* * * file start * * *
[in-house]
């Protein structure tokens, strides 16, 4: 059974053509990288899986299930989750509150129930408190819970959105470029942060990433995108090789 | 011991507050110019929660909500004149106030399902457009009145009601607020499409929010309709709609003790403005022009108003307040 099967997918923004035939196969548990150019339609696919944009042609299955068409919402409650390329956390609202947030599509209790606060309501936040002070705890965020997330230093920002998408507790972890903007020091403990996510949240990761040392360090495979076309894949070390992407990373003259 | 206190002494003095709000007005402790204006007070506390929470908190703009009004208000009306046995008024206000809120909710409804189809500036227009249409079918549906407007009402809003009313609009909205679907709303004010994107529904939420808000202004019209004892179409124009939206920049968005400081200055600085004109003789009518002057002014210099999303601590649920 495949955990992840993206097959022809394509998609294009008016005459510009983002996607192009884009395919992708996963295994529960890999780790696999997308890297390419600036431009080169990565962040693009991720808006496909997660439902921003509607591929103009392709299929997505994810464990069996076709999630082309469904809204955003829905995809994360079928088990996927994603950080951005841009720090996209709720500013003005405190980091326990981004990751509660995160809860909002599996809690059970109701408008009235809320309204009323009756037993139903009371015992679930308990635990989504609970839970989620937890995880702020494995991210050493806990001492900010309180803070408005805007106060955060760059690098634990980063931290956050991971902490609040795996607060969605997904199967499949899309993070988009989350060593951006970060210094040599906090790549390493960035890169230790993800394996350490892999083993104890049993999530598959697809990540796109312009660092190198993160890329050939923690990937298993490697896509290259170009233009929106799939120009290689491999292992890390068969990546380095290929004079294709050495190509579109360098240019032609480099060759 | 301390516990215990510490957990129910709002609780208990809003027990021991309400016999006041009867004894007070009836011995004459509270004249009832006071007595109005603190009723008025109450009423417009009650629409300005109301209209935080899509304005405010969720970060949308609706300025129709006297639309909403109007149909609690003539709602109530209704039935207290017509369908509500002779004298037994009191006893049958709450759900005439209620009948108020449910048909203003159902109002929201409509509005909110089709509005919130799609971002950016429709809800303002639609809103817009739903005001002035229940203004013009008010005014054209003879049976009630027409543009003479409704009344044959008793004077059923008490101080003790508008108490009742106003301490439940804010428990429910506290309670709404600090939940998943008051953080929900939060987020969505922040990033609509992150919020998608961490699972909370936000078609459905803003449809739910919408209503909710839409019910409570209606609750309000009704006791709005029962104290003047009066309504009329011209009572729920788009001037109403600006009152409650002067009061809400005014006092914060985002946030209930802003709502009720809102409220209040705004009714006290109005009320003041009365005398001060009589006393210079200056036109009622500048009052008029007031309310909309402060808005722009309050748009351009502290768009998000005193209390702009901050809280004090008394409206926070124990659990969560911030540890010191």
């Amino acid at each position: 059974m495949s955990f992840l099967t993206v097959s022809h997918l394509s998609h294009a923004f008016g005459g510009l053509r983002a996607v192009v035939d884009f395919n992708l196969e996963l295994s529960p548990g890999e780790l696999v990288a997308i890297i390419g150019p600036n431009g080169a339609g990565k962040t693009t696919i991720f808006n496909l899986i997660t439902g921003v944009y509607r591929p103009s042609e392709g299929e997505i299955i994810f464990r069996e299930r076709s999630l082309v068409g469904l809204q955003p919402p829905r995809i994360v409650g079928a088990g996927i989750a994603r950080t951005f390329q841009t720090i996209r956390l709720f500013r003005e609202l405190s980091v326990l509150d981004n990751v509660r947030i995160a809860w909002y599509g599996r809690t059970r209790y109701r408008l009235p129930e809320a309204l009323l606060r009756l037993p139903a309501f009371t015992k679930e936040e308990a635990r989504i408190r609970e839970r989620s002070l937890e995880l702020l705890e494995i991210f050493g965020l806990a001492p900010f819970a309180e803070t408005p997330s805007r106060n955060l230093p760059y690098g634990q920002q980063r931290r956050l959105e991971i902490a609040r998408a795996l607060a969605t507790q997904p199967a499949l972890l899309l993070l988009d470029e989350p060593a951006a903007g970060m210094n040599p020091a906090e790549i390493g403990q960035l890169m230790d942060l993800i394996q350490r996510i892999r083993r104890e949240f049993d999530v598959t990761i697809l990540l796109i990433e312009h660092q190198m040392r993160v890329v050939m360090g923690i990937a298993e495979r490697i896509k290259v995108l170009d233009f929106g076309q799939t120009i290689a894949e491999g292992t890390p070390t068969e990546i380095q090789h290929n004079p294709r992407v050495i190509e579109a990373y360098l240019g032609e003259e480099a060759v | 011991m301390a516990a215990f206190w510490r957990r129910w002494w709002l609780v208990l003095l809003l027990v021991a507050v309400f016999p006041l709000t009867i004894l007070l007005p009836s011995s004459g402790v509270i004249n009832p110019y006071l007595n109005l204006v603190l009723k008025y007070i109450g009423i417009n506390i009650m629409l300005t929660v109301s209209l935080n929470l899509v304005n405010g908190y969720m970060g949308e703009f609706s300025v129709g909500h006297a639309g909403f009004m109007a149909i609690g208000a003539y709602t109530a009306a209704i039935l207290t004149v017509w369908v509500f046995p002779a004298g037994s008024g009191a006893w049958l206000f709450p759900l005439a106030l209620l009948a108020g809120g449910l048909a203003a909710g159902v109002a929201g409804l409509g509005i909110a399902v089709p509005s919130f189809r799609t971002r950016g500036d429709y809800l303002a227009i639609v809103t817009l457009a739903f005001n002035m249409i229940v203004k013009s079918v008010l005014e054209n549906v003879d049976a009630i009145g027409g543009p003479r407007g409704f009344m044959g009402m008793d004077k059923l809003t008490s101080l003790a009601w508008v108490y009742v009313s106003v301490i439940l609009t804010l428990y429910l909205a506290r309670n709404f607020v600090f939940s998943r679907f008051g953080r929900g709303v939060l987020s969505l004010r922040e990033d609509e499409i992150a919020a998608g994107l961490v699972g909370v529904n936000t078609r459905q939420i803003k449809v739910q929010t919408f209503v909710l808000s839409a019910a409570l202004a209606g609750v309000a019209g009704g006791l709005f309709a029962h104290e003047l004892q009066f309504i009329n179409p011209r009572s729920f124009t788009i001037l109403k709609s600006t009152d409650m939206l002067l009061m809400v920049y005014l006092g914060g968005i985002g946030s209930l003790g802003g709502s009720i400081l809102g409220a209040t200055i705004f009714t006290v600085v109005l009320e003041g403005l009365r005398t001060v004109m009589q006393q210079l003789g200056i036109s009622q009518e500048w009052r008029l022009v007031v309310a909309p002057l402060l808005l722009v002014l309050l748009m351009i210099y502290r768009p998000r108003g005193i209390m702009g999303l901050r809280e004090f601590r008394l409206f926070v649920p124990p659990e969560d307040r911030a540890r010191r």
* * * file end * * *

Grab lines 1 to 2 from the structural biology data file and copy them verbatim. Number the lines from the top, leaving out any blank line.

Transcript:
[in-house]
């Protein structure tokens, strides 16, 4: 059974053509990288899986299930989750509150129930408190819970959105470029942060990433995108090789 | 011991507050110019929660909500004149106030399902457009009145009601607020499409929010309709709609003790403005022009108003307040 099967997918923004035939196969548990150019339609696919944009042609299955068409919402409650390329956390609202947030599509209790606060309501936040002070705890965020997330230093920002998408507790972890903007020091403990996510949240990761040392360090495979076309894949070390992407990373003259 | 206190002494003095709000007005402790204006007070506390929470908190703009009004208000009306046995008024206000809120909710409804189809500036227009249409079918549906407007009402809003009313609009909205679907709303004010994107529904939420808000202004019209004892179409124009939206920049968005400081200055600085004109003789009518002057002014210099999303601590649920 495949955990992840993206097959022809394509998609294009008016005459510009983002996607192009884009395919992708996963295994529960890999780790696999997308890297390419600036431009080169990565962040693009991720808006496909997660439902921003509607591929103009392709299929997505994810464990069996076709999630082309469904809204955003829905995809994360079928088990996927994603950080951005841009720090996209709720500013003005405190980091326990981004990751509660995160809860909002599996809690059970109701408008009235809320309204009323009756037993139903009371015992679930308990635990989504609970839970989620937890995880702020494995991210050493806990001492900010309180803070408005805007106060955060760059690098634990980063931290956050991971902490609040795996607060969605997904199967499949899309993070988009989350060593951006970060210094040599906090790549390493960035890169230790993800394996350490892999083993104890049993999530598959697809990540796109312009660092190198993160890329050939923690990937298993490697896509290259170009233009929106799939120009290689491999292992890390068969990546380095290929004079294709050495190509579109360098240019032609480099060759 | 301390516990215990510490957990129910709002609780208990809003027990021991309400016999006041009867004894007070009836011995004459509270004249009832006071007595109005603190009723008025109450009423417009009650629409300005109301209209935080899509304005405010969720970060949308609706300025129709006297639309909403109007149909609690003539709602109530209704039935207290017509369908509500002779004298037994009191006893049958709450759900005439209620009948108020449910048909203003159902109002929201409509509005909110089709509005919130799609971002950016429709809800303002639609809103817009739903005001002035229940203004013009008010005014054209003879049976009630027409543009003479409704009344044959008793004077059923008490101080003790508008108490009742106003301490439940804010428990429910506290309670709404600090939940998943008051953080929900939060987020969505922040990033609509992150919020998608961490699972909370936000078609459905803003449809739910919408209503909710839409019910409570209606609750309000009704006791709005029962104290003047009066309504009329011209009572729920788009001037109403600006009152409650002067009061809400005014006092914060985002946030209930802003709502009720809102409220209040705004009714006290109005009320003041009365005398001060009589006393210079200056036109009622500048009052008029007031309310909309402060808005722009309050748009351009502290768009998000005193209390702009901050809280004090008394409206926070124990659990969560911030540890010191």